FRANKFORT, Ky. (March 5, 2018) — A bill that would create three new family court judgeships in Kentucky was approved Monday by the House Judiciary Committee.
House Bill 348, sponsored by Rep. Jeff Hoover, R-Jamestown, and Rep. Jason Nemes, R-Louisville, would add family court judges to both the judicial circuit serving Pulaski, Lincoln and Rockcastle counties and the judicial circuit serving Boone and Gallatin counties.
“Those two (circuits) in particular have a tremendous need. There’s a lot of places in Kentucky where judges are working extremely hard but in those two places—I don’t see how they’re even getting the job done, they’re so overworked,” said Nemes.
The third family court judgeship would be created in Bullitt County where a district judgeship would be converted to a family court judgeship to accommodate the change, said Nemes.
A circuit judgeship in Floyd County and a district judgeship in far West Kentucky would be eliminated by HB 348 as of 2023 to pay for the family court judgeships created by the bill, said Nemes. The change in far West Kentucky would be handled by combining two district judgeships – one in Fulton and Hickman counties and one in Carlisle and Ballard counties – into one district judgeship.
“This circuit is already combined, and so we’re combining the district judges there and taking one judge away from what will be the combined district,” Nemes said of the proposed change in West Kentucky. “That is, according to the numbers, the lowest caseload of any district judge in the Commonwealth of Kentucky.”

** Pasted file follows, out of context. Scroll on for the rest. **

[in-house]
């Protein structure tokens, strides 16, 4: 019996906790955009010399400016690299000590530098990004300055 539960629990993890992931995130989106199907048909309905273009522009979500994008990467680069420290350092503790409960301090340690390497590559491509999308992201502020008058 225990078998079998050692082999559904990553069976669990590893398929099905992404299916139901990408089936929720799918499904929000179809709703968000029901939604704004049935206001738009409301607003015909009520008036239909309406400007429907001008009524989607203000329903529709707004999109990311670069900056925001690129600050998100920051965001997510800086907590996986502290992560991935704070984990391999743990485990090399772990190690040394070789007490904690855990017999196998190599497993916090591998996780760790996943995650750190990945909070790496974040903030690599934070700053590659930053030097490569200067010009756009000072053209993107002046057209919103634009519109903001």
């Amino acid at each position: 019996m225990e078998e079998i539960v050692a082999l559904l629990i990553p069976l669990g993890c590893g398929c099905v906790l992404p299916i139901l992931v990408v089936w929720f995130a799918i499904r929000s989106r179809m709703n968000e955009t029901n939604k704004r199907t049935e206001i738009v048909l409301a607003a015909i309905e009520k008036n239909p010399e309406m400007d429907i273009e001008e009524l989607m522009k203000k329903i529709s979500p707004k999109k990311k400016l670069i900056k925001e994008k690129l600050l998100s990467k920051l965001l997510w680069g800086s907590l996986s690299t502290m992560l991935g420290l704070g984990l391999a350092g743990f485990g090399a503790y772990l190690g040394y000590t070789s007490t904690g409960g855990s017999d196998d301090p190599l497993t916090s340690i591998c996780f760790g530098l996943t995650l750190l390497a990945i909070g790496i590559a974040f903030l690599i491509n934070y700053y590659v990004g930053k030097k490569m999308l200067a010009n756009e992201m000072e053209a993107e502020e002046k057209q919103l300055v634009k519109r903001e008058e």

A light caseload was also the reason for targeting Floyd County Circuit Court for elimination of a judgeship, according to Nemes. But Rep. Angie Hatton, D-Whitesburg, disagreed with the proposed change. She ended up voting against the bill in committee.
Although Floyd County isn’t in her district, Hatton said she thinks HB 348 “disproportionately affects my mountain community and especially that district, where they already share judges who travel far distances.”
Additionally, HB 348 would allow the Kentucky Supreme Court to direct a review every eight years of Kentucky’s judicial circuits and districts to determine if there is any need to rearrange them. Nemes said the review would “tell us what the caseload looks like, whether there needs to be, or should be, some changes within the circuits and districts.”
HB 348 now goes to the full House for its consideration.